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Facilitators and barriers to engagement with contact tracing during infectious disease outbreaks: A rapid review of the evidence
journal contributionposted on 17.01.2021, 23:58 authored by O Megnin-Viggars, P Carter, Gerardo Melendez-TorresGerardo Melendez-Torres, D Weston, GJ Rubin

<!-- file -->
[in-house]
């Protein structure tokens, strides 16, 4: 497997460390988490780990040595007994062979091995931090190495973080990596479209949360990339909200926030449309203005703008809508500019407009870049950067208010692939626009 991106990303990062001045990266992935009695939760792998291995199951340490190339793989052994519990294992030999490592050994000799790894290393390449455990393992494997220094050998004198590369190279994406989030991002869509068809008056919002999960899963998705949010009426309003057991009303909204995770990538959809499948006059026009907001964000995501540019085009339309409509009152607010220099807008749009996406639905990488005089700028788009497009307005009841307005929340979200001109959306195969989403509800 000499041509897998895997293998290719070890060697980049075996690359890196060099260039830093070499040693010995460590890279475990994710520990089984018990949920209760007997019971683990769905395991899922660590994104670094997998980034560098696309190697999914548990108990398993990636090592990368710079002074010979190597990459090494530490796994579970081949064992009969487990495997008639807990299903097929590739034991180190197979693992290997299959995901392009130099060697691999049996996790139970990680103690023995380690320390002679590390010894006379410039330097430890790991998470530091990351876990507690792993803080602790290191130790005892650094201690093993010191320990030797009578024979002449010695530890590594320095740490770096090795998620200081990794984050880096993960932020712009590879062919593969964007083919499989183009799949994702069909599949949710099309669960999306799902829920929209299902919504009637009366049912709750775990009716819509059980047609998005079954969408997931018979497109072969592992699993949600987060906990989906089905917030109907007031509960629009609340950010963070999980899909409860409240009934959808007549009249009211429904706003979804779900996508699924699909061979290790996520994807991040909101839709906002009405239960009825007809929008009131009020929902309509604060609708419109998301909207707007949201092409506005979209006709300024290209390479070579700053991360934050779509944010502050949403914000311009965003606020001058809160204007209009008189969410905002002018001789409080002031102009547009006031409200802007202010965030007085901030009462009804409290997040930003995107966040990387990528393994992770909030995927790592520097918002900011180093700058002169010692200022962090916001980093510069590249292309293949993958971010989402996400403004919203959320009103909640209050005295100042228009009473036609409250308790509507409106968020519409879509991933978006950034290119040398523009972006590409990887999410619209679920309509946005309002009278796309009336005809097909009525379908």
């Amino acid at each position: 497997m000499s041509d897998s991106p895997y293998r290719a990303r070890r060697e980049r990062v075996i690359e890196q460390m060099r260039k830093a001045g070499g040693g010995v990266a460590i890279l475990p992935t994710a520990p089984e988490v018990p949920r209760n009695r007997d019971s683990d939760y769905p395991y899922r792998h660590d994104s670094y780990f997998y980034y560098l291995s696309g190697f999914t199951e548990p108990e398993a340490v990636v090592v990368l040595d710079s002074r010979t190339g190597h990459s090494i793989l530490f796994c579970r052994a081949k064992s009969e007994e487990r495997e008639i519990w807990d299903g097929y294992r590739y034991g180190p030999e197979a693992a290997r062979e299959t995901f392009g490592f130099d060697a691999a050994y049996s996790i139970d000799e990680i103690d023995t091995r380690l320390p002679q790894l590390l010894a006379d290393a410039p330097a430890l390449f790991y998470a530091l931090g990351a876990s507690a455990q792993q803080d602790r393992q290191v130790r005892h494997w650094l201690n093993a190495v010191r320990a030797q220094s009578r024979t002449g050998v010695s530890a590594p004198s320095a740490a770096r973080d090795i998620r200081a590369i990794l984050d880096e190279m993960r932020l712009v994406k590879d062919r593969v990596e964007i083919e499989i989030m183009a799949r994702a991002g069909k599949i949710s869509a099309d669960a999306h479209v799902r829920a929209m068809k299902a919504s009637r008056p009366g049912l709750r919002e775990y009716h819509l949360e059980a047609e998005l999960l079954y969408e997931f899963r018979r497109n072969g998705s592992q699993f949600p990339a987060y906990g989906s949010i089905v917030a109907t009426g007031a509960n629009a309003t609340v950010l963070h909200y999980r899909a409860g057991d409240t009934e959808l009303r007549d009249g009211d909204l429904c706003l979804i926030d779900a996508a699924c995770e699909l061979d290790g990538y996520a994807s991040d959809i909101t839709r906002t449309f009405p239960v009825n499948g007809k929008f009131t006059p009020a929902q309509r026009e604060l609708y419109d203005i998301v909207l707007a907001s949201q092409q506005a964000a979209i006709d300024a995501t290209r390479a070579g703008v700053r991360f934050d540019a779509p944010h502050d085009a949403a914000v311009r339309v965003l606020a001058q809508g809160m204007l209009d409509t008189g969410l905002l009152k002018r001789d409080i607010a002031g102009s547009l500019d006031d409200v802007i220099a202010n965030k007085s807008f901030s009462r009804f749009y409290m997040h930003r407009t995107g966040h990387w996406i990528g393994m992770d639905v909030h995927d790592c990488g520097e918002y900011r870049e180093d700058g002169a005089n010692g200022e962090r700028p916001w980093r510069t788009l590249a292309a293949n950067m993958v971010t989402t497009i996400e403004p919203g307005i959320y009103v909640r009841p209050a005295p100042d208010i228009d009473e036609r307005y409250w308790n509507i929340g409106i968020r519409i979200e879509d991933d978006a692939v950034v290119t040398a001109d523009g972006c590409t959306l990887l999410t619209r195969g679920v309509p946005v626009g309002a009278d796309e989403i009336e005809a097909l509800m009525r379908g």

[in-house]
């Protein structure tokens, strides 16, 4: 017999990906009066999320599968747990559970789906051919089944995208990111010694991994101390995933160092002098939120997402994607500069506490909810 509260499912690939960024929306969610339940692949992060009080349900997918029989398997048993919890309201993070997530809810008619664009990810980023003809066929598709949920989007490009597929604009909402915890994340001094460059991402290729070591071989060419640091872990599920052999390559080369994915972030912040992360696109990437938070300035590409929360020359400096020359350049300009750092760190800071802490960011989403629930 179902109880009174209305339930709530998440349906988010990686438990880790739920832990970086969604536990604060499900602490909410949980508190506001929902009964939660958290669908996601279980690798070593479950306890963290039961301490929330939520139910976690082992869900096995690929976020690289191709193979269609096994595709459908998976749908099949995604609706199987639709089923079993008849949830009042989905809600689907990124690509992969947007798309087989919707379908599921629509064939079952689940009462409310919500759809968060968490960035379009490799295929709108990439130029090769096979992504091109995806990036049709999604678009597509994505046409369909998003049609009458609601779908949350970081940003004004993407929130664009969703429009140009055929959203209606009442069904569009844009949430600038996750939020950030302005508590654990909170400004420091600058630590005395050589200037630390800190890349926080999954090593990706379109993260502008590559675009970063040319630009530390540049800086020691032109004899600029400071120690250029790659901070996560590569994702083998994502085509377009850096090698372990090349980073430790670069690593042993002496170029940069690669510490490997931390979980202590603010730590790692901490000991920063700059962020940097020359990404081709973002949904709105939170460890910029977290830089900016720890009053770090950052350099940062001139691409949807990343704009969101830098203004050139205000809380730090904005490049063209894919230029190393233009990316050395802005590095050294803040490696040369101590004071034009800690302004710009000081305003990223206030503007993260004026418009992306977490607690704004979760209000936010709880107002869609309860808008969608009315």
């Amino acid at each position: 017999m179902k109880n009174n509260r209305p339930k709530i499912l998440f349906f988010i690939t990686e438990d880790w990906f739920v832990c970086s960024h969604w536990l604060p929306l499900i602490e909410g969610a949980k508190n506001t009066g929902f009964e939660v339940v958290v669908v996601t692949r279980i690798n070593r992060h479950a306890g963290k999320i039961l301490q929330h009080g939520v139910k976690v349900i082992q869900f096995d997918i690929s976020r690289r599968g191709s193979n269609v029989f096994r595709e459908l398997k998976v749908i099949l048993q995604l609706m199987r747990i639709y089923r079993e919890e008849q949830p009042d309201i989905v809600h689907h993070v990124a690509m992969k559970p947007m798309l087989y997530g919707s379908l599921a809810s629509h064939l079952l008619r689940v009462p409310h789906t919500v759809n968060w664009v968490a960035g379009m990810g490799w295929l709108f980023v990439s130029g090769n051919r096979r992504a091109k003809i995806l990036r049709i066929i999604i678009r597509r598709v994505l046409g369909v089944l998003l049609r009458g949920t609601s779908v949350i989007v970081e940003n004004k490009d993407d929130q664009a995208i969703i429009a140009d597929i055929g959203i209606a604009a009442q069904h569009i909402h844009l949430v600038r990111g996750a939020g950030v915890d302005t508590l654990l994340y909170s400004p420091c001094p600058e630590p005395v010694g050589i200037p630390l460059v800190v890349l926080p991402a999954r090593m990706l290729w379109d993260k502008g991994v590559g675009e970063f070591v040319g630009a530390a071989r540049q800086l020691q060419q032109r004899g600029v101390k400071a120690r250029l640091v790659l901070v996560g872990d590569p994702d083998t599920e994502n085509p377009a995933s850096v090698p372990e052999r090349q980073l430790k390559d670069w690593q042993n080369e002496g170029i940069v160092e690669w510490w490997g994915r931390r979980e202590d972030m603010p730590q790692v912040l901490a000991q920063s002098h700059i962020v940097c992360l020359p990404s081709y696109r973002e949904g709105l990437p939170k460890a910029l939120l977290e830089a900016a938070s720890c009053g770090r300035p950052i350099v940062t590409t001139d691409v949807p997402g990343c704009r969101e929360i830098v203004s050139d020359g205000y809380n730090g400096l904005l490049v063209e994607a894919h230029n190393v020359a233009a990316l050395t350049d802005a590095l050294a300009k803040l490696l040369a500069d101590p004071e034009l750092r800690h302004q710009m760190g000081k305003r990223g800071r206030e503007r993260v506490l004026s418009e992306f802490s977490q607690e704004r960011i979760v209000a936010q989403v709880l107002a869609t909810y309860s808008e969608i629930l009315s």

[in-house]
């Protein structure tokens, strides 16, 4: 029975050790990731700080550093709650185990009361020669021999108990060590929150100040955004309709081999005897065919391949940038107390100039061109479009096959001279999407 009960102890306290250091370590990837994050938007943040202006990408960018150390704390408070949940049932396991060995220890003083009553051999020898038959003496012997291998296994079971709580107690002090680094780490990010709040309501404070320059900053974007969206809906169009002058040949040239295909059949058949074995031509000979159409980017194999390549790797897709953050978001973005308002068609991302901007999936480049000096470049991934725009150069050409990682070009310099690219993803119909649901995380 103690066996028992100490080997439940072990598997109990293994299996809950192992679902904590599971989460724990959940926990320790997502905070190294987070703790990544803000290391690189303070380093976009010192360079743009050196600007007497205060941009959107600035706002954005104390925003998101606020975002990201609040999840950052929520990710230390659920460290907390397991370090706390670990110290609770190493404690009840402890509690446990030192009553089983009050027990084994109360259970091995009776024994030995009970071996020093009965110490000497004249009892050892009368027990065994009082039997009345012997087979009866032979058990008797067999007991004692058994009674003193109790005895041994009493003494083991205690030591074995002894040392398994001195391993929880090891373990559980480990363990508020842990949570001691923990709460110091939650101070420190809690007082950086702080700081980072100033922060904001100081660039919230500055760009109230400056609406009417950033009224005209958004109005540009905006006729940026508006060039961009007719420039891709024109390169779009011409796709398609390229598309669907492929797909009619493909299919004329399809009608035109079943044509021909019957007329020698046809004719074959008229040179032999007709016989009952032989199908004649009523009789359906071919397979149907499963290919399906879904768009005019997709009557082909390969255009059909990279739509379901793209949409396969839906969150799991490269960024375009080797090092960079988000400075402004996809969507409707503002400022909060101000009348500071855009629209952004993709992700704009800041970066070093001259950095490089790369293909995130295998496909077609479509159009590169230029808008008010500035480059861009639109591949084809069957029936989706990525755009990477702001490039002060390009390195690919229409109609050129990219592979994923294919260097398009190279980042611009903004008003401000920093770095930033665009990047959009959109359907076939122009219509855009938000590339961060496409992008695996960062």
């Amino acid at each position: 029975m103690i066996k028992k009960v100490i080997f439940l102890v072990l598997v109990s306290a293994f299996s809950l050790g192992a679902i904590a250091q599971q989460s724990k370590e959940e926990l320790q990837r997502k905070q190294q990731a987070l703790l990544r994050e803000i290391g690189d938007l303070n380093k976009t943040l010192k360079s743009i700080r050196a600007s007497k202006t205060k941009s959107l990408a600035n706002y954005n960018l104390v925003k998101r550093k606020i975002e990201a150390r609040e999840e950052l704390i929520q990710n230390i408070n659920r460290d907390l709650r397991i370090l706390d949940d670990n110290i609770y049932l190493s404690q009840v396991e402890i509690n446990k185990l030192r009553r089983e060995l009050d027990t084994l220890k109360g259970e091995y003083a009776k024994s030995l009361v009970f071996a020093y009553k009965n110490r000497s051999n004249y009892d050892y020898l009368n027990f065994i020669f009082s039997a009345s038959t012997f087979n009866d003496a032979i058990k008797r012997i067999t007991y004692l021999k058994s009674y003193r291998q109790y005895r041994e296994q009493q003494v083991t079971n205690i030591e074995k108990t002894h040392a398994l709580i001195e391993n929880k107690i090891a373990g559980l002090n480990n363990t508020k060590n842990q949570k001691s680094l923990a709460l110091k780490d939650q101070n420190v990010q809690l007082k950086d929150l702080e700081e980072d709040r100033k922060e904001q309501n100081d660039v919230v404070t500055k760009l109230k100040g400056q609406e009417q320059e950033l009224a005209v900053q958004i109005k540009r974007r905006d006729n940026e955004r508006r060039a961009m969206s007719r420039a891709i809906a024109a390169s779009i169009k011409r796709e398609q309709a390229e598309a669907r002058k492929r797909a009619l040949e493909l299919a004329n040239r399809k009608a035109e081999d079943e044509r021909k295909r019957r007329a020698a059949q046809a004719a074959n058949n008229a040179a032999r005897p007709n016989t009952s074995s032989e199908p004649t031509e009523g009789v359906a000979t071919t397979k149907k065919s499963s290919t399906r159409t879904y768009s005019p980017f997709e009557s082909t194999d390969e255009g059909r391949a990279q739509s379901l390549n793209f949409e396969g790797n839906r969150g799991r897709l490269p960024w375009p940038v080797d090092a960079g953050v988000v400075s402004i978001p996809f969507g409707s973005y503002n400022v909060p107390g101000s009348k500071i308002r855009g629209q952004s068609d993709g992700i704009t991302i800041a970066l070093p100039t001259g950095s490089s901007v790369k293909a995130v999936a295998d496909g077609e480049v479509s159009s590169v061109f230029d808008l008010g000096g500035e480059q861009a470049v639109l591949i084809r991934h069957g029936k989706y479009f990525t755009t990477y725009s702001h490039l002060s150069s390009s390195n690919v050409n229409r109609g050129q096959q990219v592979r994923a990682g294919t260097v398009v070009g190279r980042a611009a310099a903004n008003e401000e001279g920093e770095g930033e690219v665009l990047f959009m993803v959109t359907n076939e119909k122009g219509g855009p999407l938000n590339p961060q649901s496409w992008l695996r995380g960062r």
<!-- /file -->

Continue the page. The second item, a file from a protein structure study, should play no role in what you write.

© 2020 Megnin-Viggars et al. This is an open access article distributed under the terms of the Creative Commons Attribution License, which permits unrestricted use, distribution, and reproduction in any medium, provided the original author and source are credited. Background Until a vaccine is developed, a test, trace and isolate strategy is the most effective method of controlling the COVID-19 outbreak. Contact tracing and case isolation are common methods for controlling infectious disease outbreaks. However, the effectiveness of any contact tracing system rests on public engagement. Numerous factors may influence an individual’s willingness to engage with a contact tracing system. Understanding these factors has become urgent during the COVID-19 pandemic. Objective To identify facilitators and barriers to uptake of, and engagement with, contact tracing during infectious disease outbreaks. Method A rapid systematic review was conducted to identify papers based on primary research, written in English, and that assessed facilitators, barriers, and other factors associated with the uptake of, and engagement with, a contact tracing system. Principal findings Four themes were identified as facilitators to the uptake of, and engagement with, contact tracing: collective responsibility; personal benefit; co-production of contact tracing systems; and the perception of the system as efficient, rigorous and reliable. Five themes were identified as barriers to the uptake of, and engagement with, contact tracing: privacy concerns; mistrust and/or apprehension; unmet need for more information and support; fear of stigmatization; and mode-specific challenges. Conclusions By focusing on the factors that have been identified, contact tracing services are more likely to get people to engage with them, identify more potentially ill contacts, and reduce transmission.